Recognizing India’s efforts in streamlining food safety regulations in recent years, the report acknowledges that better health outcomes and commercial success are attainable when public agencies, businesses, and consumers collaborate in ensuring food safety.

The Harsh Reality

Data from the Integrated Disease Surveillance Programme (IDSP) between 2009 and 2022 reveals 9,646 reported cases of food poisoning in India. Shockingly, a 2021 Indiastat report recorded 714 fatalities due to food poisoning. Furthermore, government data reported nearly 979 instances of food poisoning among school students in the first nine months of 2022, primarily linked to mid-day meals.

In 2019, the Comptroller and Auditor General (CAG) discovered that the Food Safety and Standards Authority of India failed to communicate cases of food poisoning to healthcare professionals in Madhya Pradesh. The CAG also noted that the state’s commissioner of food safety lacked information about food poisoning cases from 2014 to 2019. For instance, the CAG highlighted a significant food poisoning incident in August 2014, involving 110 cases at a school in Hoshangabad district.

In the state of Gujarat alone, there have been over 3,000 reported cases of food poisoning since March 2022. These incidents collectively underscore the urgent need for improved food safety measures and enforcement in India to protect the health and well-being of its citizens.

Have we become insensitive ?

I feel that we have become insensitive to news related to Food poisoning or deaths occurring due to Food borne diseases. Kristkova, Grace, and Kuiper (2017), in an analysis of Food Borne Disease in India, estimate these costs at about US$20 per case, implying a total cost of US$2 billion.

One of the major challenge in maintaining food safety in India context could be summarised as follows :

A focus on hazard rather than risk, often leading to the misallocation of resources;

Diwali is coming soon. Every year FSSAI begins its enforcement drive to nab manufacturers of adulterated Khoa and other dairy products. Let’s look at the findings of FSSAI milk product survey 2020 for Khoa.

This clearly illustrates a concerning trend, with approximately 55% of Khoa samples displaying microbiological problems, including 3% of samples testing positive for Listeria. Notably, Listeria was also detected in various other dairy products. As previously mentioned, our regulatory approach has not prioritized risk management.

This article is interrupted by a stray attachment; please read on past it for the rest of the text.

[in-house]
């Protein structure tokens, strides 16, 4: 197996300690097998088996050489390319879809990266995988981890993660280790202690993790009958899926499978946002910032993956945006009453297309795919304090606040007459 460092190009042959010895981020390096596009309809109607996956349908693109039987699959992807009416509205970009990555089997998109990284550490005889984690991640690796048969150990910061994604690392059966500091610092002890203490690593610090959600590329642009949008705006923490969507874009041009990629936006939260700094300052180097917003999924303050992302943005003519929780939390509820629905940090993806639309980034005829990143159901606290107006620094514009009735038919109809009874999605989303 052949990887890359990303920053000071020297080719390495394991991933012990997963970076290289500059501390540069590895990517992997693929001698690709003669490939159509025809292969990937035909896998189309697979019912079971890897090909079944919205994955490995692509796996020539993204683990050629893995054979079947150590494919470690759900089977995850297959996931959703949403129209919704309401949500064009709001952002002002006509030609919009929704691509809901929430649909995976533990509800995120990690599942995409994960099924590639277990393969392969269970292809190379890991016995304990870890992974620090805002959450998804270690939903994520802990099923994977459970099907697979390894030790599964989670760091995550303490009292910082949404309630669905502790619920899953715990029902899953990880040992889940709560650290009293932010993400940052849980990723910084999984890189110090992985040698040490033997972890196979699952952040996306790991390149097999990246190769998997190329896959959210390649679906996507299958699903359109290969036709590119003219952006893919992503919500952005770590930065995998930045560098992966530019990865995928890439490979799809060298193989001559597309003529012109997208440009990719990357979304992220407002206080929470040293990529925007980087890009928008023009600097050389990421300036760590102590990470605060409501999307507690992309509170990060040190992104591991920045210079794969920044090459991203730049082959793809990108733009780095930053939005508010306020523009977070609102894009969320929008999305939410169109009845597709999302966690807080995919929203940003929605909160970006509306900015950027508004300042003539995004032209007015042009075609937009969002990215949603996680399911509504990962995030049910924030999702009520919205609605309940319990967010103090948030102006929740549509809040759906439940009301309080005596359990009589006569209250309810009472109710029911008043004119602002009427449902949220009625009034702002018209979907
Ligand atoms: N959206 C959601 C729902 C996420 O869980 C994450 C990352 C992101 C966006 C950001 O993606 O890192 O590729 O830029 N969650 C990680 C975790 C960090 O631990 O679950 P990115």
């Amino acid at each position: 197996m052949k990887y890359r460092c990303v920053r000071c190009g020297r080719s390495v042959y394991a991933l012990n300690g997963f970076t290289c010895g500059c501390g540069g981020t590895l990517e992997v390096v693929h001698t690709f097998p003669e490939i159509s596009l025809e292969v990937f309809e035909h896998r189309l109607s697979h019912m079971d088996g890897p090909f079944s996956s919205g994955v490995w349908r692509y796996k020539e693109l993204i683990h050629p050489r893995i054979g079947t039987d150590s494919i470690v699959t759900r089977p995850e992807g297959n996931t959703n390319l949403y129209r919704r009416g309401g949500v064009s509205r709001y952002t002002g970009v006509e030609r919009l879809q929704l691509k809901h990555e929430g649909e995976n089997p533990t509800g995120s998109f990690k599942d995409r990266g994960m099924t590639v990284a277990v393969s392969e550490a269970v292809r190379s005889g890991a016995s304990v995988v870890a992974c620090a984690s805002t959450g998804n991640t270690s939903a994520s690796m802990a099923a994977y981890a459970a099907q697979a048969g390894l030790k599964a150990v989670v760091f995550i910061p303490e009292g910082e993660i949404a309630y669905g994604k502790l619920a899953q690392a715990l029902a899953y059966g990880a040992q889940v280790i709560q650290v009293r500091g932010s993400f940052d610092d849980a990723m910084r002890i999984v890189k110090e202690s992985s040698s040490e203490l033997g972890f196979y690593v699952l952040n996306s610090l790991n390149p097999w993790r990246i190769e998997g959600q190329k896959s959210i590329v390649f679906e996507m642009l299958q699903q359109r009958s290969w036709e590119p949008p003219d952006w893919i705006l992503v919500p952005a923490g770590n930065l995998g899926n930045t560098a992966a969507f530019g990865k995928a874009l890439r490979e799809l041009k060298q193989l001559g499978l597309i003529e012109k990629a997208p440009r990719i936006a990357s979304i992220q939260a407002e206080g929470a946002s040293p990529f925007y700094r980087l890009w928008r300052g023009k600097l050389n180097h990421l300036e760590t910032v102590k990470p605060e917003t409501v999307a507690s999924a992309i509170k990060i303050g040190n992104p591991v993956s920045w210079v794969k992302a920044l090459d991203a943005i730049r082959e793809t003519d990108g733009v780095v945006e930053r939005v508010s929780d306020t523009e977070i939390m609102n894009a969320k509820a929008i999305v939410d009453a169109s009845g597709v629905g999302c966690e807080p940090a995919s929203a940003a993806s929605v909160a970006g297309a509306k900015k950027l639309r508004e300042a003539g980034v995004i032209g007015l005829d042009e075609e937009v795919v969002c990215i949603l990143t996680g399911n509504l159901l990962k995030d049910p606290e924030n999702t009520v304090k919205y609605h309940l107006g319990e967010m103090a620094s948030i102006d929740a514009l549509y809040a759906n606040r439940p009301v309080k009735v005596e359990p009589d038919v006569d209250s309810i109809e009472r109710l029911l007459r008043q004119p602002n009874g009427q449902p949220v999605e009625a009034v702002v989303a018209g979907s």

The regulator’s response to this issue involves requiring every Food Business Operator (FBO) to conduct biannual testing of their products across all parameters and submit reports. However, it’s important to note that the Food Safety and Standards Authority of India (FSSAI) has not yet imposed restrictions on the transportation and sale of milk and milk products under non-refrigerated conditions.

It is apparent that loose milk and dairy products are highly vulnerable to microbial contamination and hygiene issues. Nevertheless, the government continues to support the unorganized dairy manufacturing sector by exempting it from the Goods and Services Tax (GST). This policy choice seems to incentivize businesses to operate within the unorganized sector, where maintaining proper hygiene standards may be neglected.

The tipping point

The landscape of food sales and distribution in India is teetering on the edge of transformation. I strongly encourage everyone to watch documentaries like “Poisoned” on Netflix, as they vividly portray the swift and coordinated efforts of all stakeholders in tackling this issue. However, I continue to observe several gaps in our food ecosystem that must be addressed to guarantee the utmost level of food safety.

Safe food is not solely a responsibility of food processors; it is a fundamental right of consumers. Therefore, it is imperative that the regulator extends its oversight beyond the confines of processing plants to encompass the entirety of the food supply chain. True food safety in the country necessitates a holistic approach that leaves no room for compromise.